Putin can help

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Putin can help

President Moon Jae-in embarks on a trip to Vladivostok, the capital city of Primorsky Krai, or the maritime province in Russia’s Far East, from Sept. 6 -7 to attend the Eastern Economic Forum. Moon will make a keynote speech at the forum and meet with Russian President Vladimir Putin for a summit. As it is Moon’s second meeting with Putin after one at the Group of 20 Summit in Hamburg, Germany, on July 7, we hope it will be a comfortable meeting between the two leaders.

Moon’s visit to Vladivostok carries great significance, because it offers an opportunity to help ease heightened tensions on the Korean Peninsula. If Moon is able to take advantage of the meeting to address the increasing North Korean nuclear threat, he may be able to help South Korea find a way out of its current impasse. Amid heated exchanges of threats, North Korea and the United States are teetering on the brink of war on the peninsula. However, China still appears to be reluctant to put maximum pressure on North Korea, citing its blood ties with its ally, while engaging in methodical trade retaliations against South Korea for its decision to deploy the Terminal High Altitude Area Defense (Thaad) missile shield, which is aimed at safeguarding South Korea from North Korean missile attacks.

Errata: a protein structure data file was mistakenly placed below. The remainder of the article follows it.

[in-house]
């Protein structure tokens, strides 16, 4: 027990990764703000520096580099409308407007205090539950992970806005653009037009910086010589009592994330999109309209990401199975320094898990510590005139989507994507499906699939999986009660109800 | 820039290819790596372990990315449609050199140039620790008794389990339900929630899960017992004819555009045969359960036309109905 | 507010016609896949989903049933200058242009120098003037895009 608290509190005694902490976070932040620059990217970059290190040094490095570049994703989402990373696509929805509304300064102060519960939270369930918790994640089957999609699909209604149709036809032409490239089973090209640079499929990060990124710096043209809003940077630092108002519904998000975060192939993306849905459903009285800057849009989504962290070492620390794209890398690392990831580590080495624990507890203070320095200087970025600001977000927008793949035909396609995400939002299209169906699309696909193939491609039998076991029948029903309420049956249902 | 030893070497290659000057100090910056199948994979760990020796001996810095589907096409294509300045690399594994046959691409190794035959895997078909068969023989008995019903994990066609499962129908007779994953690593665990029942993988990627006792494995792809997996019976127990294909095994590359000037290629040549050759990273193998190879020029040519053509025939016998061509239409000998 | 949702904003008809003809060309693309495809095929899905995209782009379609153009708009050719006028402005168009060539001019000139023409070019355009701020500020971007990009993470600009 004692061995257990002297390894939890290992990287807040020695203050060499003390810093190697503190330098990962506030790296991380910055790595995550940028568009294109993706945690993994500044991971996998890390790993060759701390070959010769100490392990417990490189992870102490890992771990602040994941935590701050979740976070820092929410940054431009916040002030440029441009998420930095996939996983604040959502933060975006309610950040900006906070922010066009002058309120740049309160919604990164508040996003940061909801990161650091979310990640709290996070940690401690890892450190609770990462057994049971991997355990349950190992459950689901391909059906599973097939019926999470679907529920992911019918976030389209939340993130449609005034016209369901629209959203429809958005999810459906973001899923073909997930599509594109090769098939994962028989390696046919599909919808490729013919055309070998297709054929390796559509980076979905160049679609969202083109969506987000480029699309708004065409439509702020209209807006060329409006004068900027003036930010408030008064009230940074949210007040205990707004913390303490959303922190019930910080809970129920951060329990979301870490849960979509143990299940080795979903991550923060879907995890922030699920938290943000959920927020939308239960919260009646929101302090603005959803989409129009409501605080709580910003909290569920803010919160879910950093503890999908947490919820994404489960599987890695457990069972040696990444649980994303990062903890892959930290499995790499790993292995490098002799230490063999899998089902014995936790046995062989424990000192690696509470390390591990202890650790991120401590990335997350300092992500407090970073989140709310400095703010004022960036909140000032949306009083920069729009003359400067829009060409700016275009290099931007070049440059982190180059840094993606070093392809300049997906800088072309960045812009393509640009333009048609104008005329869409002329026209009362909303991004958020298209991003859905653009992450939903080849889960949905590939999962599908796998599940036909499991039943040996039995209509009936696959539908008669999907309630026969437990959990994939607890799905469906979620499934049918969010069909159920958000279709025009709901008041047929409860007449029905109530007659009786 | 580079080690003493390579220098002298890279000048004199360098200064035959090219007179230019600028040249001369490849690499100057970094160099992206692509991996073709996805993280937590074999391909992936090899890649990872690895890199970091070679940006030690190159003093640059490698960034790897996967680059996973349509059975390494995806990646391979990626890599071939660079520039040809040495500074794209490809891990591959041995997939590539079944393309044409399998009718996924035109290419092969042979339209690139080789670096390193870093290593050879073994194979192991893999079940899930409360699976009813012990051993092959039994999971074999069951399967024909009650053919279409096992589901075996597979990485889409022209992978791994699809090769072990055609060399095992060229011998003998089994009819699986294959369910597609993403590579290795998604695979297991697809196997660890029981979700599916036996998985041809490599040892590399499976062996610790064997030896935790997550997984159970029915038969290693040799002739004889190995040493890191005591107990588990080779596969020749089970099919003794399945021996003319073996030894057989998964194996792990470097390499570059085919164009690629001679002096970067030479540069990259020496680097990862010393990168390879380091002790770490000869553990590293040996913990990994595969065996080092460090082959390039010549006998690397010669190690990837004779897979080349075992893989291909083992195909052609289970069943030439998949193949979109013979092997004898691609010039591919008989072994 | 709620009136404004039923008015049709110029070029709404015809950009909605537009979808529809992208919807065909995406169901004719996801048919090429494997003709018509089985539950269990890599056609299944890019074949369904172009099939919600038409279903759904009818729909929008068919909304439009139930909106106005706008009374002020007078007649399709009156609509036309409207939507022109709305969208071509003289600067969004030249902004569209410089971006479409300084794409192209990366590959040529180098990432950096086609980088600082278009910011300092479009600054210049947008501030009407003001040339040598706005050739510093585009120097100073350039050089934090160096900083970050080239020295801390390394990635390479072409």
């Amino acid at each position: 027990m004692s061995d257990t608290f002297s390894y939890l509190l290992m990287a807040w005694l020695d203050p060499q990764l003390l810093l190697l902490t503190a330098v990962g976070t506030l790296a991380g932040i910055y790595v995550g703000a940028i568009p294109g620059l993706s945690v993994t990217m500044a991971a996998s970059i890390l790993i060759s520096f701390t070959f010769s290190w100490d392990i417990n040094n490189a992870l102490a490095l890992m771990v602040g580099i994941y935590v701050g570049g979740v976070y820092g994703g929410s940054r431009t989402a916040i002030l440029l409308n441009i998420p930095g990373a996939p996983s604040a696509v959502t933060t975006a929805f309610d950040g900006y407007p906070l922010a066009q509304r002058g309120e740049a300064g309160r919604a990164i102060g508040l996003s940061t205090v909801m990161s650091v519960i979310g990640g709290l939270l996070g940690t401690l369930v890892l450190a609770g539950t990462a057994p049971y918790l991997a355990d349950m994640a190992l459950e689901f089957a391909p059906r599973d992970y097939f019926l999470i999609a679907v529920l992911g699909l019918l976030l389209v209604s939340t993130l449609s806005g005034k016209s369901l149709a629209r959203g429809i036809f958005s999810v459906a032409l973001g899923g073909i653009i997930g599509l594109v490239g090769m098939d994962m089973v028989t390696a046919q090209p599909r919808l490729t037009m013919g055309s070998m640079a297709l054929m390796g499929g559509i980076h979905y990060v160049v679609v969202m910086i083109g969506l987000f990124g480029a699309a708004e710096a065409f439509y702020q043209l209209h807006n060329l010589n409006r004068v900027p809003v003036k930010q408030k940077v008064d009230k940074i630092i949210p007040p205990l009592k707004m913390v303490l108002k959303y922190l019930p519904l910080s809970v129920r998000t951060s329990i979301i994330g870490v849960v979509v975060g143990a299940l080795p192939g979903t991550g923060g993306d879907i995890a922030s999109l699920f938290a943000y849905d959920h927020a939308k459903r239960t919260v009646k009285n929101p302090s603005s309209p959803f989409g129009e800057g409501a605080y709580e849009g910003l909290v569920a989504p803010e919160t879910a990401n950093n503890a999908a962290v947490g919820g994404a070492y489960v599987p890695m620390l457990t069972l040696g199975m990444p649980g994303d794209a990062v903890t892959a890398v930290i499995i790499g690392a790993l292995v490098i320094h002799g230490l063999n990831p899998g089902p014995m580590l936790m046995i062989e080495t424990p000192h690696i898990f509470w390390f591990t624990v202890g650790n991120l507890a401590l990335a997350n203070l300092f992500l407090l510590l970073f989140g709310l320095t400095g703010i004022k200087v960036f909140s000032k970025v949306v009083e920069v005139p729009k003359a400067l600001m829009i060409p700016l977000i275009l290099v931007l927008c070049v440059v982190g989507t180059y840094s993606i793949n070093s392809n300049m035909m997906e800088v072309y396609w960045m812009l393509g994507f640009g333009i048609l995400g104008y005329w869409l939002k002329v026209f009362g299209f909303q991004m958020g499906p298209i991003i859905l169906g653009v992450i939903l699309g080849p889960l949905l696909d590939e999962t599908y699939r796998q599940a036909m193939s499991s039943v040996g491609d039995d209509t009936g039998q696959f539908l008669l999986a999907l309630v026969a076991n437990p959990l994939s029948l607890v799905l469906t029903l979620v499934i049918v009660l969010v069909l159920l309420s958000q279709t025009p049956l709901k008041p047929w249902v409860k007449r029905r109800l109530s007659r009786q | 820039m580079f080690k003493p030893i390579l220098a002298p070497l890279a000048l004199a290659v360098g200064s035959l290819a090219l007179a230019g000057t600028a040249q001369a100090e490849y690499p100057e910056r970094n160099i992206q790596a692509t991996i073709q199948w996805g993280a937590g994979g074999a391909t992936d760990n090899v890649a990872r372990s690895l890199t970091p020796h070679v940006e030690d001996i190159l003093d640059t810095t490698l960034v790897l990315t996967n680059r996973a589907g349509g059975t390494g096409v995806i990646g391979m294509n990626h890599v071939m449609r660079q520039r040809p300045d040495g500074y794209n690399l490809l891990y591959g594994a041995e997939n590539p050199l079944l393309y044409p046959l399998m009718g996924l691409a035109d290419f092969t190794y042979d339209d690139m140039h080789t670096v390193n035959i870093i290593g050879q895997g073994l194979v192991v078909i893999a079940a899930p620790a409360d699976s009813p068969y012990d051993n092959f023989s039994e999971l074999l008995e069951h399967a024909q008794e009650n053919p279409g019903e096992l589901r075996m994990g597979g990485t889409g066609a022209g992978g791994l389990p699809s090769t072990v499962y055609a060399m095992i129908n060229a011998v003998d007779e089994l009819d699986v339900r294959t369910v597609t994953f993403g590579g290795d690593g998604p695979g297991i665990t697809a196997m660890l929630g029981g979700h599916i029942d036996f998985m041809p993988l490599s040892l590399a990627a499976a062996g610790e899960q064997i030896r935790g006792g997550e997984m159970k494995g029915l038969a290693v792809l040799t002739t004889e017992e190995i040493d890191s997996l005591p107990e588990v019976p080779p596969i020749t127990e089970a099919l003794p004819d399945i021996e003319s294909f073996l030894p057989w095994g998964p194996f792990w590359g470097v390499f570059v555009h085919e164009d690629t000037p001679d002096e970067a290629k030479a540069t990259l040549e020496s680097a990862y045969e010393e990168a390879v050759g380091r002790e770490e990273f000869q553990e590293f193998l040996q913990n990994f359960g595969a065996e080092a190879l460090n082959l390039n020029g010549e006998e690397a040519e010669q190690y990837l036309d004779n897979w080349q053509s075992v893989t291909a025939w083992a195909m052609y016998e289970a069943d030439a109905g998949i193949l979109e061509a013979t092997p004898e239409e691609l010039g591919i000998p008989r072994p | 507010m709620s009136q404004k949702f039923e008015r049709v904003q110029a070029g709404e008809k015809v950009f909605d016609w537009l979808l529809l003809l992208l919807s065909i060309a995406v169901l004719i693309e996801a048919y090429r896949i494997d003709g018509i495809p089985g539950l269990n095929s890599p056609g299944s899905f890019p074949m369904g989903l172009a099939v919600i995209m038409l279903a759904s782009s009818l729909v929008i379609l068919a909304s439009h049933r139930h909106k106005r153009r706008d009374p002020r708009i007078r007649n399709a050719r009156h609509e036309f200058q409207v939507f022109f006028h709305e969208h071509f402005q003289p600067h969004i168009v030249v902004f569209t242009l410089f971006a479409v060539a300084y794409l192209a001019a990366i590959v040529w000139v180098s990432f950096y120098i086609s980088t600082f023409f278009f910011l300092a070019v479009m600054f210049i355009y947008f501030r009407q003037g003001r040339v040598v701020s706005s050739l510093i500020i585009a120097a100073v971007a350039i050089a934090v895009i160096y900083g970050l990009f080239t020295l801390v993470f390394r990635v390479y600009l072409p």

Under such circumstances, Russia could serve as a strategic lever. As members of the Peace Odyssey — organized by the JoongAng Ilbo last year to find ways to achieve peace on the peninsula together with experts from various fields — saw in their visit to Far Eastern Federal University, their Russian counterparts did not show any bias toward South and North Korea. They urged South Korea to have dialogue with North Korea as soon as possible rather than confront each other. Russians maintain such a position based on their firm belief that their economic relations with South Korea can improve only when the Korean Peninsula is stabilized.

Russia has been sending an invitation to foreign capital to help develop its Far East, an underdeveloped region with a very small population. Despite Japanese Prime Minister Shinzo Abe’s proposal of large-scale investment in the Far East to get its northern territories back, no substantial progress has been made due to Russia’s resentment of Japan’s offer.

Moon must urge Russia to pressure Pyongyang to come to the negotiating table after promising to Moscow full-fledged economic cooperation. At the same time, South Korea must prepare for the arrival of the Far East era of Russia by aggressively participating in the development of its maritime province. We hope Moon finds a breakthrough that can help reduce the heightened tension on the peninsula through a summit with Putin.

JoongAng Ilbo, Aug. 23, Page 30
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